Unit cost

Total Cost

2" sq section tanalised timbers



50 per 100M


5" x 3/4" ship lap cladding



180 per 100M


6" x 3/4" t&g floorboarding



132 per 100M


3/4" marine plywood sheet





150mm coach bolts





100mm coach bolts



3" woodscrews




M8 Studding for Telescope Pier floor mounting



2.5" woodscrews




m10 plate washers


5.00 per 100


m8 tuppenny washers


acetate/acrylic roofing sheet



2mm x 30mm rolled steel geodesic triangle former



2mm welding rods


Bolt-down Metposts for 2" Section timber





The design is fairly simple - two octagonal rings , one running around the top and one running around near the bottom, provide structural rigidity to the eight uprights which are bolted to the rings at each flattened apex, using large coach bolts, wedge supports underneath and apex stiffeners. ( see fig2. above ).


Each face of the octagon then has two verticals dropped down from top ring to bottom ring, at about 6 or 7" in from each corner to provide the surface to mount the shiplap cladding on. An alternative which now occurs to me is to route a 22.5 deg. chamfer into the side of each upright to seat the end of the cladding squarely in. Currently I've had to cut all ends of the lengths of cladding to a 22.5 deg. angle to finish flush against the uprights!. The idea of the skirts is that since these are coach-bolted on at the intersection of upright and rings, using blind coach-bolts, they are easy to take off but only from the inside. So I can build the entire frame and cladding inside and then move all the panels outside later. Even the door ( admittedly with more complexity ) is built as a skirting panel which hangs on the frame.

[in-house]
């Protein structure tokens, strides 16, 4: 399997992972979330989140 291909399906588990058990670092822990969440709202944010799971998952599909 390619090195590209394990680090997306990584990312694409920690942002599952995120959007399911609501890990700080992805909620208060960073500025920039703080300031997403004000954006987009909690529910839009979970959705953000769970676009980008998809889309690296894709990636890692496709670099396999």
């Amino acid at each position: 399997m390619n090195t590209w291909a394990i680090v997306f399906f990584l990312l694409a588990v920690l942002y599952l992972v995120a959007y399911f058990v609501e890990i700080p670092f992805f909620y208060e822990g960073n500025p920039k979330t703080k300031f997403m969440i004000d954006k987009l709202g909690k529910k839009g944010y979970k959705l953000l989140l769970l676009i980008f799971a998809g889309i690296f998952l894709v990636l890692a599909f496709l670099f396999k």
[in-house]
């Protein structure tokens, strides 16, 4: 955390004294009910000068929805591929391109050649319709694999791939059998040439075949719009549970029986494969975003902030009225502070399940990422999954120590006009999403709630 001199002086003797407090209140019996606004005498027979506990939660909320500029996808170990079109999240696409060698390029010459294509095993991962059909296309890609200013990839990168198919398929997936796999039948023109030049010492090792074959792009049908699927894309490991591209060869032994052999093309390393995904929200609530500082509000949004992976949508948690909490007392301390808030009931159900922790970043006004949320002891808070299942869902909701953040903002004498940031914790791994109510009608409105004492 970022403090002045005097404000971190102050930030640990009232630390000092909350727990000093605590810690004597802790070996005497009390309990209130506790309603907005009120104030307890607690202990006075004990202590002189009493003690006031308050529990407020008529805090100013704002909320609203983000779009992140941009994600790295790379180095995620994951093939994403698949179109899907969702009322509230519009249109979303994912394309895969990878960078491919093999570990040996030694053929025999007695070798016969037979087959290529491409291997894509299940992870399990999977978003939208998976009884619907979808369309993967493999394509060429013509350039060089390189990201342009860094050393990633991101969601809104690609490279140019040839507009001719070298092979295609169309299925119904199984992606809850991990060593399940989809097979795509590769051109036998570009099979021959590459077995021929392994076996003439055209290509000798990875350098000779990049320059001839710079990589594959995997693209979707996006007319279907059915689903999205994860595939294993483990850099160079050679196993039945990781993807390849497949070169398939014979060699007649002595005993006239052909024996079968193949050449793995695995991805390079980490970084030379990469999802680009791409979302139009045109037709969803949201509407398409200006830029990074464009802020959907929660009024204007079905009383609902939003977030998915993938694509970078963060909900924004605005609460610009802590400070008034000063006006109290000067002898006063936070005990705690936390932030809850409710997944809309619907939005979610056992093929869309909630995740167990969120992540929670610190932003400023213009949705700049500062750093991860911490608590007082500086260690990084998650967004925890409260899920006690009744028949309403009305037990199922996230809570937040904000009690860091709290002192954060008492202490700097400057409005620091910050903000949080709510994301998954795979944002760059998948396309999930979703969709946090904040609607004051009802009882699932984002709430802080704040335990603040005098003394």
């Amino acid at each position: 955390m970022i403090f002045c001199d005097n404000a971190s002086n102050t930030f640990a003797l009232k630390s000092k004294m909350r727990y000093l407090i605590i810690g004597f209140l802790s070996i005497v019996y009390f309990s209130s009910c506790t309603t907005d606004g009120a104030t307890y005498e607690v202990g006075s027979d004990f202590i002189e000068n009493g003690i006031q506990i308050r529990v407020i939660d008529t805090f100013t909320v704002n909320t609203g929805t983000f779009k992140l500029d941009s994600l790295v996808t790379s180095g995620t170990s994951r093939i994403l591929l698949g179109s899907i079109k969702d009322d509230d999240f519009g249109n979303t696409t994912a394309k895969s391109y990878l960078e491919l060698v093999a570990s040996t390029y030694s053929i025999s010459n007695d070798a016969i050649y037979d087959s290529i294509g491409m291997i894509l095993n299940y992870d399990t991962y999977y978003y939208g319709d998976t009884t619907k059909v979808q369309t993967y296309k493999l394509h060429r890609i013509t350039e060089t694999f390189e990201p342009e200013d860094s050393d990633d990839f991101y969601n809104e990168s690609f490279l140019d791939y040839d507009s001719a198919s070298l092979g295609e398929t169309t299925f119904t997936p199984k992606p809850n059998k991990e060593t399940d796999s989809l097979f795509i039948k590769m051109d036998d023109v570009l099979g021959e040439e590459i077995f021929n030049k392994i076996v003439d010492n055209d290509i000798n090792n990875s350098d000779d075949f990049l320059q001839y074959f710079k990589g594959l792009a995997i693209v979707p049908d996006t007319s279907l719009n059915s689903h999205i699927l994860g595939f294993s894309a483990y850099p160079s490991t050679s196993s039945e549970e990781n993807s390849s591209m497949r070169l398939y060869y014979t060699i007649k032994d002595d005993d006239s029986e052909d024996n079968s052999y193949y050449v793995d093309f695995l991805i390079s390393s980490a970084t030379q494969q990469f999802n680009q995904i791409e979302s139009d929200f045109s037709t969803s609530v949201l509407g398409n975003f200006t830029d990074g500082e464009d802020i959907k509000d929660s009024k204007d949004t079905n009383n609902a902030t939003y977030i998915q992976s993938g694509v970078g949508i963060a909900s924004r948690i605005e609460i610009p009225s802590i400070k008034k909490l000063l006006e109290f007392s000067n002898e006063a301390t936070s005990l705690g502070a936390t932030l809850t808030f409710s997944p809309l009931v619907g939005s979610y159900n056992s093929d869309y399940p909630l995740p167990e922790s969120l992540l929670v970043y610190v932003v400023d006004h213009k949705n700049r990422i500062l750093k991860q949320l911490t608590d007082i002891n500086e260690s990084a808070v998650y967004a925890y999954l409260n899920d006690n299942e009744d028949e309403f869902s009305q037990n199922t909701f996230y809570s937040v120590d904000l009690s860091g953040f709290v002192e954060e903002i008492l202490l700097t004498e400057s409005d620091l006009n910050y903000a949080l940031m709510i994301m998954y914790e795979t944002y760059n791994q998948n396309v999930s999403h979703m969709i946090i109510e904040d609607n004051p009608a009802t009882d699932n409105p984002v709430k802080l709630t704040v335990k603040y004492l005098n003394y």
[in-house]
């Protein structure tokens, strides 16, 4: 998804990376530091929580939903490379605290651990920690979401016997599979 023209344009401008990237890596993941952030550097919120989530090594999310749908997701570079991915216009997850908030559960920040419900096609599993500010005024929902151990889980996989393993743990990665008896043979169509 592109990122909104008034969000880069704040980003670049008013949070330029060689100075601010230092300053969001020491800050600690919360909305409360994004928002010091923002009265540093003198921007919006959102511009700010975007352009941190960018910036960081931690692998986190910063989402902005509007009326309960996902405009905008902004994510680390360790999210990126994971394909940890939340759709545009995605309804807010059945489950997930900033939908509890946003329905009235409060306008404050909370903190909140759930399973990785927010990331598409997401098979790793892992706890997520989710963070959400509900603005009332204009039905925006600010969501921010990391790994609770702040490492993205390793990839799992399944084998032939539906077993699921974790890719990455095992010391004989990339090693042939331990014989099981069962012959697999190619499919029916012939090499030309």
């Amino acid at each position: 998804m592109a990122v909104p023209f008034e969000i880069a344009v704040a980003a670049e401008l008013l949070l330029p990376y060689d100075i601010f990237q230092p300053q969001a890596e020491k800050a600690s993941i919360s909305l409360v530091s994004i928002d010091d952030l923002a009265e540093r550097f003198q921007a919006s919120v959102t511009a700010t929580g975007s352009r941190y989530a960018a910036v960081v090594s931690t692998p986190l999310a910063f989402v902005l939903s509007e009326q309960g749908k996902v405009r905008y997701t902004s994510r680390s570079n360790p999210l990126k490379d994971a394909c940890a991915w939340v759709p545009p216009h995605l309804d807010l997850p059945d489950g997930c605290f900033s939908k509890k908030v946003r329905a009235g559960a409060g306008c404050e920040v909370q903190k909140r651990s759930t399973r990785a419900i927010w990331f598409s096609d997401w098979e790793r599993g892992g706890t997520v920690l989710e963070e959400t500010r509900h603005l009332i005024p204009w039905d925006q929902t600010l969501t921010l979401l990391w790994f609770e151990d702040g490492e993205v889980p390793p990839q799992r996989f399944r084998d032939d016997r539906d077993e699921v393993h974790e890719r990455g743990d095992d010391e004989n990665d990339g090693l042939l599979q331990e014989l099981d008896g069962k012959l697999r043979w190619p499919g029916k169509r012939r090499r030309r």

The addition of the skirt panels also stiffens the frame up considerably, putting horizontal and rotational stiffness there which is lacking until now. Due to the use of the chamfered edges on the skirt cladding and the wood not being stored flat once assembled, they also sometimes bow outwards. Again this can be cured with an internal stiffener ring pulling the skirt inward at the centre of the panel and providing further stiffenin and a horizontal mounting surface for interior fittings.